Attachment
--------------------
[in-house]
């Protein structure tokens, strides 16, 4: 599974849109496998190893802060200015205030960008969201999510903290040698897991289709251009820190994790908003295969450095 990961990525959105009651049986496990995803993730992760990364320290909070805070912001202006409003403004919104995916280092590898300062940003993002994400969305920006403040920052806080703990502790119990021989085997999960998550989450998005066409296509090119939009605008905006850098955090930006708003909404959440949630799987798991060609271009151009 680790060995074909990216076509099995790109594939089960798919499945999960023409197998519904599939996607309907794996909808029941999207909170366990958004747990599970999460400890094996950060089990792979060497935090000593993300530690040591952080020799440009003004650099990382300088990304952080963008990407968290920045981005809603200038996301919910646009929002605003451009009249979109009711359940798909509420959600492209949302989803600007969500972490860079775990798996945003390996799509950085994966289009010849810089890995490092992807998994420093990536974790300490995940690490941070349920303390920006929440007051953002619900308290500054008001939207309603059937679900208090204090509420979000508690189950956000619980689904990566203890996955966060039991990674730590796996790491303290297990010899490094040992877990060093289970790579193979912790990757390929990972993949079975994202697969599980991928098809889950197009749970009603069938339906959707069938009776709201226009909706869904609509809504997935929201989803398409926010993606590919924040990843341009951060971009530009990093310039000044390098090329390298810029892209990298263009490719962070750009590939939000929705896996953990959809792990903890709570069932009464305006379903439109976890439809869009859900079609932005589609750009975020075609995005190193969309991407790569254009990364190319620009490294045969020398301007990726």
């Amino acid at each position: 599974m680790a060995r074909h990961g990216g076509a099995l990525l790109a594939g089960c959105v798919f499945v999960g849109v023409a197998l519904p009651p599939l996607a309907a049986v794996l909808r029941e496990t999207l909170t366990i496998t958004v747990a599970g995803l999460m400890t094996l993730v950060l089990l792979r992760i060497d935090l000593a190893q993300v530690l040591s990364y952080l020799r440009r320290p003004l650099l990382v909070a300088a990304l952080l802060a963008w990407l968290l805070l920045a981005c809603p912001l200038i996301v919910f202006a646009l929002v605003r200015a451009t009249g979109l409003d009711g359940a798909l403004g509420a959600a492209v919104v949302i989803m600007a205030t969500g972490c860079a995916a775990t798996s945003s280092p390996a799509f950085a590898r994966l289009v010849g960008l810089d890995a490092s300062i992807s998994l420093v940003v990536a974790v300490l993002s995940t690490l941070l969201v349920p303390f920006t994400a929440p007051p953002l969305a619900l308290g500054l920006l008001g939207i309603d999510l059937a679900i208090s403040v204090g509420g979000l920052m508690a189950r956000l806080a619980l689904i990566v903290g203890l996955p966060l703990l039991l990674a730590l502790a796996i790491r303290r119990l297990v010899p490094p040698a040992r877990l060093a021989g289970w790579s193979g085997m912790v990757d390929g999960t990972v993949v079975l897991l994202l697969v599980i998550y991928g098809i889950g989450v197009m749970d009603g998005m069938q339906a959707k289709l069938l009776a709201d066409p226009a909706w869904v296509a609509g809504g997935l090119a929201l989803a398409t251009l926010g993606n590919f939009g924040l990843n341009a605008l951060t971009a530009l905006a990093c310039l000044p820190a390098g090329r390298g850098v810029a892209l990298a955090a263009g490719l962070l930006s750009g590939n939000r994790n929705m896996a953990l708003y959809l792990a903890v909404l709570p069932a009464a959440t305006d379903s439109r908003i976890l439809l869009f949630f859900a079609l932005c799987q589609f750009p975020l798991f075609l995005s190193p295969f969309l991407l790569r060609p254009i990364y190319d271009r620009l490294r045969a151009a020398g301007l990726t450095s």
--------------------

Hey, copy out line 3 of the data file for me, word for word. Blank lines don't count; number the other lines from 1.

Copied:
């Amino acid at each position: 599974m680790a060995r074909h990961g990216g076509a099995l990525l790109a594939g089960c959105v798919f499945v999960g849109v023409a197998l519904p009651p599939l996607a309907a049986v794996l909808r029941e496990t999207l909170t366990i496998t958004v747990a599970g995803l999460m400890t094996l993730v950060l089990l792979r992760i060497d935090l000593a190893q993300v530690l040591s990364y952080l020799r440009r320290p003004l650099l990382v909070a300088a990304l952080l802060a963008w990407l968290l805070l920045a981005c809603p912001l200038i996301v919910f202006a646009l929002v605003r200015a451009t009249g979109l409003d009711g359940a798909l403004g509420a959600a492209v919104v949302i989803m600007a205030t969500g972490c860079a995916a775990t798996s945003s280092p390996a799509f950085a590898r994966l289009v010849g960008l810089d890995a490092s300062i992807s998994l420093v940003v990536a974790v300490l993002s995940t690490l941070l969201v349920p303390f920006t994400a929440p007051p953002l969305a619900l308290g500054l920006l008001g939207i309603d999510l059937a679900i208090s403040v204090g509420g979000l920052m508690a189950r956000l806080a619980l689904i990566v903290g203890l996955p966060l703990l039991l990674a730590l502790a796996i790491r303290r119990l297990v010899p490094p040698a040992r877990l060093a021989g289970w790579s193979g085997m912790v990757d390929g999960t990972v993949v079975l897991l994202l697969v599980i998550y991928g098809i889950g989450v197009m749970d009603g998005m069938q339906a959707k289709l069938l009776a709201d066409p226009a909706w869904v296509a609509g809504g997935l090119a929201l989803a398409t251009l926010g993606n590919f939009g924040l990843n341009a605008l951060t971009a530009l905006a990093c310039l000044p820190a390098g090329r390298g850098v810029a892209l990298a955090a263009g490719l962070l930006s750009g590939n939000r994790n929705m896996a953990l708003y959809l792990a903890v909404l709570p069932a009464a959440t305006d379903s439109r908003i976890l439809l869009f949630f859900a079609l932005c799987q589609f750009p975020l798991f075609l995005s190193p295969f969309l991407l790569r060609p254009i990364y190319d271009r620009l490294r045969a151009a020398g301007l990726t450095s």